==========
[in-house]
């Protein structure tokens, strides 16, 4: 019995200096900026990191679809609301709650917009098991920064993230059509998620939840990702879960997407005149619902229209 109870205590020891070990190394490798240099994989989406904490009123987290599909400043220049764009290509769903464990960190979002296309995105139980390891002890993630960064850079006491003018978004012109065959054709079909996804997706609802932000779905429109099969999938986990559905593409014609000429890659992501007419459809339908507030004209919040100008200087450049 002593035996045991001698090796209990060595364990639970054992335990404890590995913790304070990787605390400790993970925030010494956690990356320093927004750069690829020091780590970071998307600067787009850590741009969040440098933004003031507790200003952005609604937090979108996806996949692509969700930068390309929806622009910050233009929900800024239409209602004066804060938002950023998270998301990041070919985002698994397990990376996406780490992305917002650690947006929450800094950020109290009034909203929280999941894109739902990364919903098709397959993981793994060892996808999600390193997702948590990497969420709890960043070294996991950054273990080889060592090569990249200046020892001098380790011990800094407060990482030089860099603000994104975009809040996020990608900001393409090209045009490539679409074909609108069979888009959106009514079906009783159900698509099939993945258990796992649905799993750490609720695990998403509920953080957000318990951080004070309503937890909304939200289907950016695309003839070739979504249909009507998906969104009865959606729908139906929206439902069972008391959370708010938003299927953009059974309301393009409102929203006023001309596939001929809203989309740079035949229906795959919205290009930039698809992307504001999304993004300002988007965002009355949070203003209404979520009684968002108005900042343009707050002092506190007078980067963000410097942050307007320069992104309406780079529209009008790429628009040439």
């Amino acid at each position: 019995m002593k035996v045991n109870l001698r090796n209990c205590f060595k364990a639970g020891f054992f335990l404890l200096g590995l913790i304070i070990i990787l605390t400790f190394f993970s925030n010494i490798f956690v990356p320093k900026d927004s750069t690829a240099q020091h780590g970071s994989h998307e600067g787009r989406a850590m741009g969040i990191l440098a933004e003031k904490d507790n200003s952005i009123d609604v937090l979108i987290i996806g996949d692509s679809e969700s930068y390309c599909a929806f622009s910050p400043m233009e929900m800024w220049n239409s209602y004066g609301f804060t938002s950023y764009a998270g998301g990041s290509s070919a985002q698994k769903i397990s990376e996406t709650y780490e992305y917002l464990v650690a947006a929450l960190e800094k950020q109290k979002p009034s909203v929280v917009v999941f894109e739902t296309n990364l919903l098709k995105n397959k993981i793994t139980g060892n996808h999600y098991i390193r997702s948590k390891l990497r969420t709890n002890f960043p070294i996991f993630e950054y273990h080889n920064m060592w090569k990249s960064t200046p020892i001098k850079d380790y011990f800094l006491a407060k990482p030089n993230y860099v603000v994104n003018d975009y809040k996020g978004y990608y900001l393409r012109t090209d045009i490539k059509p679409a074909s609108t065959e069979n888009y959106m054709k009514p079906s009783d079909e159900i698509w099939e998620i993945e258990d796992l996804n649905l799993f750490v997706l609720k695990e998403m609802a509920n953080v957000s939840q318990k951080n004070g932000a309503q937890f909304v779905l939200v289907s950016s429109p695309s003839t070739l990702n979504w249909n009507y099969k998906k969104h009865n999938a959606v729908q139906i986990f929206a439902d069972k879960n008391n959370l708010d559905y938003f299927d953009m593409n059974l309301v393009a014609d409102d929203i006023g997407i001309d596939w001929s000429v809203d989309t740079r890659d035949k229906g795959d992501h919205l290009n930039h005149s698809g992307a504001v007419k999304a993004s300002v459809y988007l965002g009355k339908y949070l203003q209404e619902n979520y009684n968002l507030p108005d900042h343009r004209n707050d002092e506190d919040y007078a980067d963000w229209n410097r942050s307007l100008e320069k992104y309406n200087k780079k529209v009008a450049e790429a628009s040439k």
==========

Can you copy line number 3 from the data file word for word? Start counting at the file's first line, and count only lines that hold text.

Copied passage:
């Amino acid at each position: 019995m002593k035996v045991n109870l001698r090796n209990c205590f060595k364990a639970g020891f054992f335990l404890l200096g590995l913790i304070i070990i990787l605390t400790f190394f993970s925030n010494i490798f956690v990356p320093k900026d927004s750069t690829a240099q020091h780590g970071s994989h998307e600067g787009r989406a850590m741009g969040i990191l440098a933004e003031k904490d507790n200003s952005i009123d609604v937090l979108i987290i996806g996949d692509s679809e969700s930068y390309c599909a929806f622009s910050p400043m233009e929900m800024w220049n239409s209602y004066g609301f804060t938002s950023y764009a998270g998301g990041s290509s070919a985002q698994k769903i397990s990376e996406t709650y780490e992305y917002l464990v650690a947006a929450l960190e800094k950020q109290k979002p009034s909203v929280v917009v999941f894109e739902t296309n990364l919903l098709k995105n397959k993981i793994t139980g060892n996808h999600y098991i390193r997702s948590k390891l990497r969420t709890n002890f960043p070294i996991f993630e950054y273990h080889n920064m060592w090569k990249s960064t200046p020892i001098k850079d380790y011990f800094l006491a407060k990482p030089n993230y860099v603000v994104n003018d975009y809040k996020g978004y990608y900001l393409r012109t090209d045009i490539k059509p679409a074909s609108t065959e069979n888009y959106m054709k009514p079906s009783d079909e159900i698509w099939e998620i993945e258990d796992l996804n649905l799993f750490v997706l609720k695990e998403m609802a509920n953080v957000s939840q318990k951080n004070g932000a309503q937890f909304v779905l939200v289907s950016s429109p695309s003839t070739l990702n979504w249909n009507y099969k998906k969104h009865n999938a959606v729908q139906i986990f929206a439902d069972k879960n008391n959370l708010d559905y938003f299927d953009m593409n059974l309301v393009a014609d409102d929203i006023g997407i001309d596939w001929s000429v809203d989309t740079r890659d035949k229906g795959d992501h919205l290009n930039h005149s698809g992307a504001v007419k999304a993004s300002v459809y988007l965002g009355k339908y949070l203003q209404e619902n979520y009684n968002l507030p108005d900042h343009r004209n707050d002092e506190d919040y007078a980067d963000w229209n410097r942050s307007l100008e320069k992104y309406n200087k780079k529209v009008a450049e790429a628009s040439k």